Release Date: March 17, 2017
Director: Bill Condon
Writers: Stephen Chbosky, Evan Spiliotopoulos (screenplay), Jeanne-Marie Leprince de Beaumont (original story)
Stars: Emma Watson, Dan Stevens, Luke Evans
MPAA Rating: PG
When I was a little girl, I refused to eat my dinner unless my mother sang me all of “Little Town” from the original Beauty and the Beast soundtrack first. Every note, every joyous “Bonjour!” Every single beat or else I would not eat. To say Beauty and the Beast was important to me would be an extraordinary understatement.
I have been waiting for a live-action version of my favorite fairy tale for 25 years. I was not disappointed.
Remakes are tricky – you don’t want to completely obliterate the story people have come to know and love, but you also don’t want a shot-for-shot rehashing of the original. Many remakes fail to find the right balance and end up coming off as unnecessary and bland. Beauty and the Beast, however, finds a solid middle ground.
Like the original, we are introduced to the story with the Beast (Dan Stevens) and all of his servants being cursed because of their master’s inability to show kindness to a stranger. Belle (Emma Watson), meanwhile, is still a bookworm and an outsider in her little town. Her father (Kevin Kline) is still a bit of a loon, though toned down from the original. (He dabbles in musical toys rather than axe-wielding machinery). Gaston (Luke Evans), the town hunk and renowned expectorator, is still a jerk determined to make Belle his wife. There’s nothing that betrays the original, as can often happen with remakes. (Unless, of course, you simply can’t stand the idea of a gay man existing within the realm of a movie. I guess you’re kinda fucked there.)
What this Beauty and the Beast does is expand aspects of the original Disney story that were either forgotten or toned down. This film makes the intriguing choice to explicitly explain what happened to Belle’s mother, a character completely left out of the original. This not only solves a major plot hole, but gives a solid explanation as to why Belle’s father is a bit off (or completely bananas, going by 1991’s version). With her mother’s absence explained, we get a much better sense of Belle’s protection of and duty to her father. It also makes her insistence that she replace him as the Beast’s prisoner more grounded.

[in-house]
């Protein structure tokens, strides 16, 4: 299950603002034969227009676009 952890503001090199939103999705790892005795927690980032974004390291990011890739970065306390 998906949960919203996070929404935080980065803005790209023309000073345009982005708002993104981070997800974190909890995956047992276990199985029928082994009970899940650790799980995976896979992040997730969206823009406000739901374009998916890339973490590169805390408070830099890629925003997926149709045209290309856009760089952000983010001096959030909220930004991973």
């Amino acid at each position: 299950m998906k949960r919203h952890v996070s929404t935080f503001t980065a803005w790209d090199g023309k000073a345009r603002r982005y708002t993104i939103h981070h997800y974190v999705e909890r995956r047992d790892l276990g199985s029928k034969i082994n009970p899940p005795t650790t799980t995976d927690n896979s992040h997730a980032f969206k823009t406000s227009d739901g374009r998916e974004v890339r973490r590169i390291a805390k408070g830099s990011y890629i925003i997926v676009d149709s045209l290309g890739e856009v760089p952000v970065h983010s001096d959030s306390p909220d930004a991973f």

Speaking of that moment, the writers seemed to be committed to turning Emma Watson’s Belle into the feminist princess that so many have claimed the cartoon original was. She has agency and confidence. When Gaston asks to take her out to dinner, she refuses with no explanation. No fake plans, just a confident “No.” When her father refuses to switch places with her as the Beast’s prisoner, she simply throws him out of the cell and locks herself in. When the Beast yells for her to come to dinner, she tells him not to speak to her that way. It’s awesome as an adult to see Disney give Belle the agency she deserves and even more delightful to imagine the young girls who will see this as normal.
Luke Evans steals the movie as Gaston. I was skeptical, but Evans absolutely nails it. From professing his love to himself in the mirror to rallying the townspeople to “Kill the beast!”, Evans perfectly balances the comedy and drama of a Disney villain. The other standout is Josh Gad, expertly cast as LeFou, Gaston’s recently-outed sidekick, who spends half the movie pining for him and the other half grappling with his conscience over their devious plans. He is so spot on that, at times, it feels like you could drop his audio into the animated film and hardly notice the difference.
Lumiere (Ewan McGregor) and Cogsworth (Ian McKellen), an anthropomorphic candlestick and clock, respectively, are perfect foils as they try to both break the enchantress’s spell and keep the castle running smoothly. Both stay true to their animated counterparts – Lumiere is charming and witty as he works to help love blossom between Belle and the Beast in order to break the spell (while continuing his own romance with Plumette, the unnervingly-sexy feather duster). Meanwhile, Cogsworth is rigid and most concerned with self-preservation and keeping the Beast happy. Lumiere and Cogsworth routinely butt heads, but their friendship is evident throughout; including their nightly chess matches.
Oddly enough, Belle and the Beast are the least interesting characters in the ensemble. Emma Watson, the intellectual, self-proclaimed feminist, feels like the perfect choice for Belle, but her performance feels lackluster. It’s not bad, it’s not great – it’s just okay. There are moments that work, but overall she doesn’t live up to the iconic standards of a Disney princesses.
The Beast feels lifeless due to an over-reliance on CGI. There is an uncanny valley quality to his overall appearance. I wish they would have opted for practical effects instead of CGI, at least in part, in order to bring some life and warmth to the Beast. It’s hard to believe that Belle would end up falling for such an obviously cold, soulless computer program. Perhaps this accounted for Emma Watson’s lack of charisma and connection with her costar (since she likely spent most of her days playing to green screens and characters who weren’t actually there).
Overall, the movie is delightful. It’s possible the over-reliance on CGI and the blandness of the film’s two leads may ruin it for you. However, if you were a young child when the animated version debuted, or are one now, you will likely be enamored with the magic of this live-action remake. So, if you are still demanding pre-meal renditions of “Little Town,” then this is likely the film for you.
Molly Regan is an improviser and writer in Los Angeles. She likes chicken pot pie, Adam Scott’s butt and riot grrl.